- Sprained ankles can heal with appropriate care, which begins with a medical assessment to rule out fractures.
- The RICE method – Rest, Ice, Compression, Elevation – is crucial for initial sprain treatment.
- Physical therapy can aid recovery by enhancing muscle strength, flexibility, and joint mobility.
- Ankle braces and anti-inflammatory medications are beneficial in pain management and provide stability during recovery.
- Preventive measures can minimize recurrence, such as proper footwear, regular exercise, and caution during high-intensity activities.
Spraining an ankle is a common injury that can happen to anyone at anytime. A wrong move, heavy impact, or uneven terrain can cause it. As painful as it may sound, spraining your ankle need not be a sentence to a sedentary lifestyle. You can get back on your feet in no time with proper care. This article will discuss what you should do after getting a sprained ankle to help you recover quickly and minimize the risk of an injury recurrence.
Visit a Doctor
While you can try a few different home remedies for a sprained ankle, it’s always a good idea to visit a doctor if the pain is severe or persistent. A doctor can assess the severity of your injury and provide you with proper treatment options. They may also recommend getting an X-ray to rule out bone fractures. You can also find urgent care centers specializing in treating minor injuries like sprained ankles. They usually have shorter wait times and offer specialized care for faster recovery.
Rest, Ice, Compression, Elevation (RICE Method)
When treating a sprained ankle, follow the RICE method: rest, ice, compression, and elevation. The more you give your ankle a rest, the faster it will heal. Apply an ice pack to the affected area every 20 minutes, several times daily. Wrapping your injured ankle with an elastic bandage can help reduce swelling and provide support. Lastly, elevate your ankle above heart level to promote blood circulation and ease the pain.
Consulting a physical therapist is an excellent way to get yourself back in action. Physical therapy can help reduce pain, restore functionality, and prevent future injuries. A physical therapist can strengthen the ankle muscles, improve flexibility, and increase joint mobility with appropriate exercises. You must follow your therapist’s recommendations regularly and consistently to get maximum results. Here are some activities you can try:
Rotate your foot clockwise and counterclockwise. You can perform this exercise while sitting or lying down. Just make sure to keep your leg straight.
Stand in front of a wall and place your hands on it. Step back with one foot and lean forward until you feel a stretch in the calf muscle. Hold for 30 seconds and repeat on the other side. If you have trouble balancing, you can hold onto a chair or table for support.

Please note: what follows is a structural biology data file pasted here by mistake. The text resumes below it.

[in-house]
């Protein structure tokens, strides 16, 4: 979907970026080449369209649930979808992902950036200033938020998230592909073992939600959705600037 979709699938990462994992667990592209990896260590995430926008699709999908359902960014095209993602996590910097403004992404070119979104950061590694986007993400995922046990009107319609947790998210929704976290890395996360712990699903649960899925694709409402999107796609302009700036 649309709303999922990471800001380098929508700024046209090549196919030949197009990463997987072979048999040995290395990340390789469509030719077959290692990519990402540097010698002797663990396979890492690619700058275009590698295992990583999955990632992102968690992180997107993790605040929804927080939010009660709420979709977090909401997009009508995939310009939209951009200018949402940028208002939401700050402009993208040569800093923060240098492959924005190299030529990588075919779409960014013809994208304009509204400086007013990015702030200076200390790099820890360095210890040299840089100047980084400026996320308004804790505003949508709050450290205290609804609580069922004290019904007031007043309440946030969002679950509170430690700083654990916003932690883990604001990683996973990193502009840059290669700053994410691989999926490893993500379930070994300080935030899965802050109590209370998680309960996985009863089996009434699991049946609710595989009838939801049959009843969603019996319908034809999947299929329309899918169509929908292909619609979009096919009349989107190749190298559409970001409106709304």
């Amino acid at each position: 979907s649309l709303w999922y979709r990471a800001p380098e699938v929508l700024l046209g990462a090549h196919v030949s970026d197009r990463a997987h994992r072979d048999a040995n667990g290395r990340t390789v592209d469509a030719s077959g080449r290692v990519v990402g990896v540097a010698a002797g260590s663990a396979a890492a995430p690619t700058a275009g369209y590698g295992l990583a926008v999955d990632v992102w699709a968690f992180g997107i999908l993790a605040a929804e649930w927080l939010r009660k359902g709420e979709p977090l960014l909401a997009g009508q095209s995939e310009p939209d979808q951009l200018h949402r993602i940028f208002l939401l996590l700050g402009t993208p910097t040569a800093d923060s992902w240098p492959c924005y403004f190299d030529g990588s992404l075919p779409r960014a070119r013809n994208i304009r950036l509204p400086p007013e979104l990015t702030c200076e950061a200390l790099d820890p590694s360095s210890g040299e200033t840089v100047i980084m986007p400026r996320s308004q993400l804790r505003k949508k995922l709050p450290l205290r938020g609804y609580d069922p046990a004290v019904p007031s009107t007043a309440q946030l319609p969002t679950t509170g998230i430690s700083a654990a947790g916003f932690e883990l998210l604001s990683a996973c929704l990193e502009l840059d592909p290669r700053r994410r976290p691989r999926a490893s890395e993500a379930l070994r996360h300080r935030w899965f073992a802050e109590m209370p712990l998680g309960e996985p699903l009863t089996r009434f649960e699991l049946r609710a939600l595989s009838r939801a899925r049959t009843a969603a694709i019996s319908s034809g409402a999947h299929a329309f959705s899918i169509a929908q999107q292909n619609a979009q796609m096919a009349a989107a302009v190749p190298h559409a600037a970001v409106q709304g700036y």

Resistance band exercises
Wrap a resistance band around your forefoot and gently flex your ankle up and down. You can also try moving your foot inwards and outwards to work different muscles.
Place a towel on the floor and try to curl it towards you using only your toes. You can also place a small weight on the towel for added resistance. If you don’t have a towel, you can use your bare feet to scrunch up the carpet.
Wear Ankle Brace
Wearing an ankle brace can provide additional support and stability for your injured ankle, which is critical during recovery. A brace restricts the ankle’s movement, providing the necessary stability to prevent re-injury. Various types of ankle braces are available, such as lace-up, slip-on, and rigid ones. However, consult your healthcare provider to determine which type of ankle brace is best suited for your particular injury.
Take Anti-Inflammatory Medications
Nonsteroidal anti-inflammatory drugs (NSAIDs) can help reduce pain, swelling, and inflammation. Taking over-the-counter medications like aspirin, ibuprofen, or naproxen sodium can help relieve pain and speed up recovery. However, you should consult your healthcare provider before taking any medicine if you have a history of kidney disease, liver disease, stomach ulcers, or heart disease. You should also avoid taking NSAIDs for more than ten days in a row.
Preventing Future Injuries
Once you have recovered from a sprained ankle, taking precautions is essential to prevent future injuries. The following tips can help you avoid spraining your ankle again:
- Wear appropriate footwear for different activities.
- Stretch before and after physical activity.
- Strengthen your leg muscles with regular exercises.
- Avoid uneven or slippery surfaces.
- Use caution when participating in high-intensity sports.
Spraining your ankle can be a painful and frustrating experience, but it doesn’t have to leave you sidelined for long. With proper care, you can bounce back from a sprained ankle in no time. From visiting a doctor to following the RICE method, physical therapy, and taking precautions to prevent future injuries, you can recover quickly and get back on your feet. Always consult your healthcare provider for proper treatment options and advice specific to your injury.